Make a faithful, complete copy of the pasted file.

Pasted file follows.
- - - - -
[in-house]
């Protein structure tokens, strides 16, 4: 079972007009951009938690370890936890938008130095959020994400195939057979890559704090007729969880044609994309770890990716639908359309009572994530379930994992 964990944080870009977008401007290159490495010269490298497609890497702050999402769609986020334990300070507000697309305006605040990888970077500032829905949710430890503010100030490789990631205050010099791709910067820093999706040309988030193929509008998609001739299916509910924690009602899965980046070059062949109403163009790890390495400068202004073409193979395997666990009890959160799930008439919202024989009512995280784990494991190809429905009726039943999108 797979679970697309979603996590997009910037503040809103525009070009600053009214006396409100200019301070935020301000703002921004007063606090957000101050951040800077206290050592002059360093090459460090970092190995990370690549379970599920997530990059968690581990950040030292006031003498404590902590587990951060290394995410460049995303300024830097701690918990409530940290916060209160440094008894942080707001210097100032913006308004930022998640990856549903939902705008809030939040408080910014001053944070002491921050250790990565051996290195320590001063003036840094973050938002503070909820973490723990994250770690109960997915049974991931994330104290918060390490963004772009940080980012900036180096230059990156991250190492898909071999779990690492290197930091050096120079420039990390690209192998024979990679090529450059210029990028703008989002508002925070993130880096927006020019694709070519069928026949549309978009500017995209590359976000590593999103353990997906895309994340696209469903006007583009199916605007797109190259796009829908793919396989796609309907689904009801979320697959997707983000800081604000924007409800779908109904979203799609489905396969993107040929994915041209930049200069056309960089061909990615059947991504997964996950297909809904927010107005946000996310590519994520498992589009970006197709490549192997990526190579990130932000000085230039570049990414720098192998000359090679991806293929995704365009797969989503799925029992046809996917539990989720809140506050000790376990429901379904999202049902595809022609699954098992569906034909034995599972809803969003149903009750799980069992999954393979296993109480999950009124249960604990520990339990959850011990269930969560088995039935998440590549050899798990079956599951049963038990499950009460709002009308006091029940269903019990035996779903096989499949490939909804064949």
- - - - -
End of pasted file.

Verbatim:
[in-house]
């Protein structure tokens, strides 16, 4: 079972007009951009938690370890936890938008130095959020994400195939057979890559704090007729969880044609994309770890990716639908359309009572994530379930994992 964990944080870009977008401007290159490495010269490298497609890497702050999402769609986020334990300070507000697309305006605040990888970077500032829905949710430890503010100030490789990631205050010099791709910067820093999706040309988030193929509008998609001739299916509910924690009602899965980046070059062949109403163009790890390495400068202004073409193979395997666990009890959160799930008439919202024989009512995280784990494991190809429905009726039943999108 797979679970697309979603996590997009910037503040809103525009070009600053009214006396409100200019301070935020301000703002921004007063606090957000101050951040800077206290050592002059360093090459460090970092190995990370690549379970599920997530990059968690581990950040030292006031003498404590902590587990951060290394995410460049995303300024830097701690918990409530940290916060209160440094008894942080707001210097100032913006308004930022998640990856549903939902705008809030939040408080910014001053944070002491921050250790990565051996290195320590001063003036840094973050938002503070909820973490723990994250770690109960997915049974991931994330104290918060390490963004772009940080980012900036180096230059990156991250190492898909071999779990690492290197930091050096120079420039990390690209192998024979990679090529450059210029990028703008989002508002925070993130880096927006020019694709070519069928026949549309978009500017995209590359976000590593999103353990997906895309994340696209469903006007583009199916605007797109190259796009829908793919396989796609309907689904009801979320697959997707983000800081604000924007409800779908109904979203799609489905396969993107040929994915041209930049200069056309960089061909990615059947991504997964996950297909809904927010107005946000996310590519994520498992589009970006197709490549192997990526190579990130932000000085230039570049990414720098192998000359090679991806293929995704365009797969989503799925029992046809996917539990989720809140506050000790376990429901379904999202049902595809022609699954098992569906034909034995599972809803969003149903009750799980069992999954393979296993109480999950009124249960604990520990339990959850011990269930969560088995039935998440590549050899798990079956599951049963038990499950009460709002009308006091029940269903019990035996779903096989499949490939909804064949």